"We are at the turning point," argues Samir Aita, a member of the Syrian opposition and president of the Society for Arab Economists who splits his time between Paris and Damascus, Syria. "We are fighting about values in the middle of an uprising.... If this is not a fight for values, then it is not a revolution. It is just a series of uprisings. If it is a fight over values, you put it in writing. What is needed to consecrate the Arab Spring as a real revolution is a declaration of rights as witnessed in the French Revolution."
Constitutional models will soon proliferate in the Arab world – 12 drafts are already in circulation in Tunisia, and on Nov. 28 Egyptians are set to elect law-makers to shape a new constitution.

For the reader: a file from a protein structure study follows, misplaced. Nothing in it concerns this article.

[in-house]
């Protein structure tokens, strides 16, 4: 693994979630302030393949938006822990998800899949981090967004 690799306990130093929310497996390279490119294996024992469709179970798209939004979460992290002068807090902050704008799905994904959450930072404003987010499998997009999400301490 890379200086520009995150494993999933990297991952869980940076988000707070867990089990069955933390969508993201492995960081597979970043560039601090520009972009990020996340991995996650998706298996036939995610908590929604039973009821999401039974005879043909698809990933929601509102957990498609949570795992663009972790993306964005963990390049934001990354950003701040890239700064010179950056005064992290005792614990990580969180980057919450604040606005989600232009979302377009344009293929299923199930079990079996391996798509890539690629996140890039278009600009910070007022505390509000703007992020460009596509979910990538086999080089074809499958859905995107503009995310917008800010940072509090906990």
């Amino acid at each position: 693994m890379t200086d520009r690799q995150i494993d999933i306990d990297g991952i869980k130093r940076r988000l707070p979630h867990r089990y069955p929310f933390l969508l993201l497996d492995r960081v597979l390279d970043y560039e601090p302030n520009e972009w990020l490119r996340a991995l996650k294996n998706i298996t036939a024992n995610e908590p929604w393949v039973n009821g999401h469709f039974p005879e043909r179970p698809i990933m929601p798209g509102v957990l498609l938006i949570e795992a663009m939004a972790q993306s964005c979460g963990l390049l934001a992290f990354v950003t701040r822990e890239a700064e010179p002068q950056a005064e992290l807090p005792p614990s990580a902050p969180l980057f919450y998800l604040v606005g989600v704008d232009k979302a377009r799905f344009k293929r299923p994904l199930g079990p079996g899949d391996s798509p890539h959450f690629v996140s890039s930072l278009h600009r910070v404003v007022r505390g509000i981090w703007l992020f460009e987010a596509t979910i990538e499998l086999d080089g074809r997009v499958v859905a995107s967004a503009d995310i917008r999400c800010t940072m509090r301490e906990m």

In a region chockablock with minorities, and with no autocrats to ensure stability, what such documents need are unequivocal guarantees of equality for all citizens, regardless of race or creed.
Protecting rights of minorities, women
Evidence of the need for minority protection in the Middle East is already coming thick and fast: This month – eight months after the Arab Spring – 27 Coptic Christians were killed when Egyptian tanks rolled into a crowd of protesters. Yet there is little accountability in Cairo for the massacre of peaceful protesters, part of which was caught on YouTube.